This is the second article about adding x86_64 support to coreboot's recent Intel x86 platforms. You can find the first article here.

A new approach

As described in the previous article, mixing x86_32 and x86_64 doesn't work well, and having page tables required for x86_64 in heap is problematic as well.

Tests in QEMU showed that it is possible to place page tables in ROM. As the ROM is memory-mapped on x86 platforms, it is available right after power-on reset at no further cost. The MMU is happy to use it as long as no bits, like the "dirty" or "accessed" bit, needs to be written.

The page tables are generated by a small utility that's called pgtblgen.
After adding some assembly code to set up long mode using the already present page tables and coreboot can run x86_64 in all stages!

Fixing the odds of x86_64

Now the CPU is running in x86_64 mode right from the beginning of the bootblock, the remaining bugs need to be fixed. It turns out that there are quite a few bummers.

Fixing the PCI and CPU drivers:
coreboot uses a linker script to add arbitrary PCI and CPU drivers to a NULL-terminated array of structs at compile-time. The array is then consumed by the ramstage core driver to execute the drivers one after another at runtime. On x86_64 that was suddenly not working anymore.

It turns out the linker tries to be smart and aligns structs inside the array on a 16 byte boundary instead of the expected byte boundary. This can be disabled using the compiler argument -malign-data=abi as done in CB:30116, which makes the compiler behave as in the corresponding SysV ABI specification.

Fixing GDT loading:
coreboot loads the GDT multiple times, to support a basic mode in early stages and complex memory setups in ramstage. The GDT needs to be reloaded from withing x86_64, but that turns out the be error-prone.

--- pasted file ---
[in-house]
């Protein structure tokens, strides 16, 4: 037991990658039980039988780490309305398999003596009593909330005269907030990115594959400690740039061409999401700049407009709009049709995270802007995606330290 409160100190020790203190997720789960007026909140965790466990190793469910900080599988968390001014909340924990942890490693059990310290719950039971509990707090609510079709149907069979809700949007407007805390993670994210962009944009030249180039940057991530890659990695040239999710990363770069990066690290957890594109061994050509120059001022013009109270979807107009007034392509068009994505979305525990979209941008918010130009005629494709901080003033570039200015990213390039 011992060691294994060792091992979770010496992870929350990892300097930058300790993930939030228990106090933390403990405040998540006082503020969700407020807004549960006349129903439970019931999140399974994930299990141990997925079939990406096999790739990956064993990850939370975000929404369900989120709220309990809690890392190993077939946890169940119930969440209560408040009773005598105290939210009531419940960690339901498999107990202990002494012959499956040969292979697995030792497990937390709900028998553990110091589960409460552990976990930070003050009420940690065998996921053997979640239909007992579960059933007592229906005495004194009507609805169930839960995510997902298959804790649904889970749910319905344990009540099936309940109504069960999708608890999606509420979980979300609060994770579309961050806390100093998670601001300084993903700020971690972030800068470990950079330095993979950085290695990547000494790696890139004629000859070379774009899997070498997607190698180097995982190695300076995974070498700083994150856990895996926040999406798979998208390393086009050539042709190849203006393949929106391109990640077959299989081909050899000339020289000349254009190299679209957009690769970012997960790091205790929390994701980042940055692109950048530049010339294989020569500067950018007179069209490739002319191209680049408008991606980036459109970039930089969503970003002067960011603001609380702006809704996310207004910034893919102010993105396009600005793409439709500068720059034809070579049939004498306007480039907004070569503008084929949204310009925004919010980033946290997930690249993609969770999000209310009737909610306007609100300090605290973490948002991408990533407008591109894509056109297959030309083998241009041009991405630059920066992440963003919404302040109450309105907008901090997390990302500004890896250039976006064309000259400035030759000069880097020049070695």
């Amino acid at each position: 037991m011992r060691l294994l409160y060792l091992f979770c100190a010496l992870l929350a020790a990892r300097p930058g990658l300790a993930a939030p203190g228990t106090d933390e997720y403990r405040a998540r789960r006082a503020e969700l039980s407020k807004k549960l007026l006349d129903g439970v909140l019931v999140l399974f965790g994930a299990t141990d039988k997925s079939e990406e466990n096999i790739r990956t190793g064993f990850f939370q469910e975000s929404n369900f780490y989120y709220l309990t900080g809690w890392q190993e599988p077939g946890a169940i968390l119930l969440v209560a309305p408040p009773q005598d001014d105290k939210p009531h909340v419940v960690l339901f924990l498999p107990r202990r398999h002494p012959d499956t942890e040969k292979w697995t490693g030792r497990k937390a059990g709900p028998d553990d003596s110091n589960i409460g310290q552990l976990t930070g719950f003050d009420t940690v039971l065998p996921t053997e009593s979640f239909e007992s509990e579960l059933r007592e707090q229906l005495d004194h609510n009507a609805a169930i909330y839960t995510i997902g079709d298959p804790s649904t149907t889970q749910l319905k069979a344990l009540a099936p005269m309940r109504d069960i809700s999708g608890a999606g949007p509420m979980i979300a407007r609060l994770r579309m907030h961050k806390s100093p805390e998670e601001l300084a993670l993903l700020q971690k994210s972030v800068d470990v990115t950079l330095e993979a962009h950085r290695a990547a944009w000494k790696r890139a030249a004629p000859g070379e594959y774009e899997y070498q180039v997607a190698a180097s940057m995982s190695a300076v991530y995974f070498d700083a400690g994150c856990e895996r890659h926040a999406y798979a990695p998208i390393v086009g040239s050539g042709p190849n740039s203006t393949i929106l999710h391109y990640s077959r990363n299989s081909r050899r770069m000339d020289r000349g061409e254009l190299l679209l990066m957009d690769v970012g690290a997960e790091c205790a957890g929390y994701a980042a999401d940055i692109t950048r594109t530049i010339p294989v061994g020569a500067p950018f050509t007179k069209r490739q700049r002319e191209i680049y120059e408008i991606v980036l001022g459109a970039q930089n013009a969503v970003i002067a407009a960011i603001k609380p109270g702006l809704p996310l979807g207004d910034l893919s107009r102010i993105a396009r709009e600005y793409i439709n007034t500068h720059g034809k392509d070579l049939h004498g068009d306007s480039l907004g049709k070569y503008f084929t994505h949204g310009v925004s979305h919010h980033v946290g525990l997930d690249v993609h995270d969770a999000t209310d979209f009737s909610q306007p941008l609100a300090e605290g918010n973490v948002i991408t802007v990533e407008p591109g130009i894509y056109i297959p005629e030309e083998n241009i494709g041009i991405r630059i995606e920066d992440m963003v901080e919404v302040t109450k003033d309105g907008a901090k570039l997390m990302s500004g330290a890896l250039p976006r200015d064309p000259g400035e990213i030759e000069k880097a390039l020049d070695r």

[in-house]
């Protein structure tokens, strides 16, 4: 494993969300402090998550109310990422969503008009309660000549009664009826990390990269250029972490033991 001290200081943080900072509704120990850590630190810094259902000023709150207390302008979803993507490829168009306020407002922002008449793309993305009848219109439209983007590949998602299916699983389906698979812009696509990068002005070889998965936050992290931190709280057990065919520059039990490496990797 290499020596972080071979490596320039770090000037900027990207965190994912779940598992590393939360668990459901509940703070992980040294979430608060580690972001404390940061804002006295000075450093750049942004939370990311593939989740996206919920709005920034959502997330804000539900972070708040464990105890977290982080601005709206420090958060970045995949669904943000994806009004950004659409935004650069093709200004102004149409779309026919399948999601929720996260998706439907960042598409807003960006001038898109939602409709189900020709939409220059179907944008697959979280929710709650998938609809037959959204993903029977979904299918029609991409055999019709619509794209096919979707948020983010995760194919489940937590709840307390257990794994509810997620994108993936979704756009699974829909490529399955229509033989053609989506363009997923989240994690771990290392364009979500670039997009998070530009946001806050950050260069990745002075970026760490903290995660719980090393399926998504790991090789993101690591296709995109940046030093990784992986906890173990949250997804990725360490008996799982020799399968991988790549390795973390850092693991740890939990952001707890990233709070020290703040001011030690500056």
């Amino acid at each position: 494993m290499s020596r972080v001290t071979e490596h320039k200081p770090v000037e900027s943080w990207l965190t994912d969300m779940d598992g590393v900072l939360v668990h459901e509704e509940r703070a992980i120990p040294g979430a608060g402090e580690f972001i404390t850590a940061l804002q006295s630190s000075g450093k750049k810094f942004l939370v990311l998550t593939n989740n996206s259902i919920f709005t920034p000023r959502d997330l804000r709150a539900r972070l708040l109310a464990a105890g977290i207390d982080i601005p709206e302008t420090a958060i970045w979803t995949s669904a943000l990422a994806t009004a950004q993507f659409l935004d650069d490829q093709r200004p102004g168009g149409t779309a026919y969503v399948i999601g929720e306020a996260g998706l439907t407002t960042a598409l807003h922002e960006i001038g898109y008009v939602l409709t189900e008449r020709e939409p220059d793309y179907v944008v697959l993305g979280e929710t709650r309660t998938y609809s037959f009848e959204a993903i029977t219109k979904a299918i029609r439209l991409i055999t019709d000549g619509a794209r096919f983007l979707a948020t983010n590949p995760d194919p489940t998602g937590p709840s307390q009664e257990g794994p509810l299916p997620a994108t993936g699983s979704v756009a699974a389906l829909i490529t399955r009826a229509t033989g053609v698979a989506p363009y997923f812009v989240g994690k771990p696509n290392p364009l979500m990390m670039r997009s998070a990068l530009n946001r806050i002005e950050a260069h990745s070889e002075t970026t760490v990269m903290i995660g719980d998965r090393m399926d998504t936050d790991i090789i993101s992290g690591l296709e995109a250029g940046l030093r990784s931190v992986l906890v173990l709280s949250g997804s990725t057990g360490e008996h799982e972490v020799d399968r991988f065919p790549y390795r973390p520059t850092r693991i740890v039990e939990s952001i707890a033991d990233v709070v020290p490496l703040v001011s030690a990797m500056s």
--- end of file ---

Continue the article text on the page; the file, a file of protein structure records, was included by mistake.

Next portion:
The assembler instruction lgdt gdtptr emits the opcode 0f 01 14 xx xx xx xx, which is "lgdt 32bit displacement only addressing mode", where the displacement is a signed integer from current PC.

This works fine in x86_32 as the PC always overflows to the correct address, but it doesn't in x86_64 with 64bit registers. QEMU doesn't care and thus it wasn't noticed when implementing x86_64 support

The fix is simple: Force the assembler to emit 64bit addressing mode when loading a gdt by using the movabs instruction as done in CB:43136.

The instruction movabs gdtptr,%rax lgdt (%rax) now generates the correct opcode that uses 64bit addressing mode.

Unexplainable CPU behavior:
Tests on real hardware showed that 50% of the devices boot, the others showed unexplainable behavior. For some reason entering x86_64 mode causes a bug in the CPU silicon/microcode and the following issues can be observed:

  • After entering long-mode, the floating-point unit doesn't work anymore, including accessing MMX registers. It works fine before entering long mode.
  • Reading from virtual memory where the lower twelve address bits are zero returns a fixed constant. Writing to that memory location does not affect. Depending on the variables stored in heap and stack and where the code resides, undefined behavior happens whenever the lower twelve bits are zero.
  • Disabling paging in compatibility mode crashes the CPU.
  • Returning from long mode to compatibility mode crashes the CPU.

This issue is still open and blocks further commercial use of x86_64 in coreboot.


In BIOS development you have to deal with all kind of strange hardware bugs, as most parts of the computer haven't been initialized.

We will keep working on that topic and keep you updated.
Let us know if you liked the article.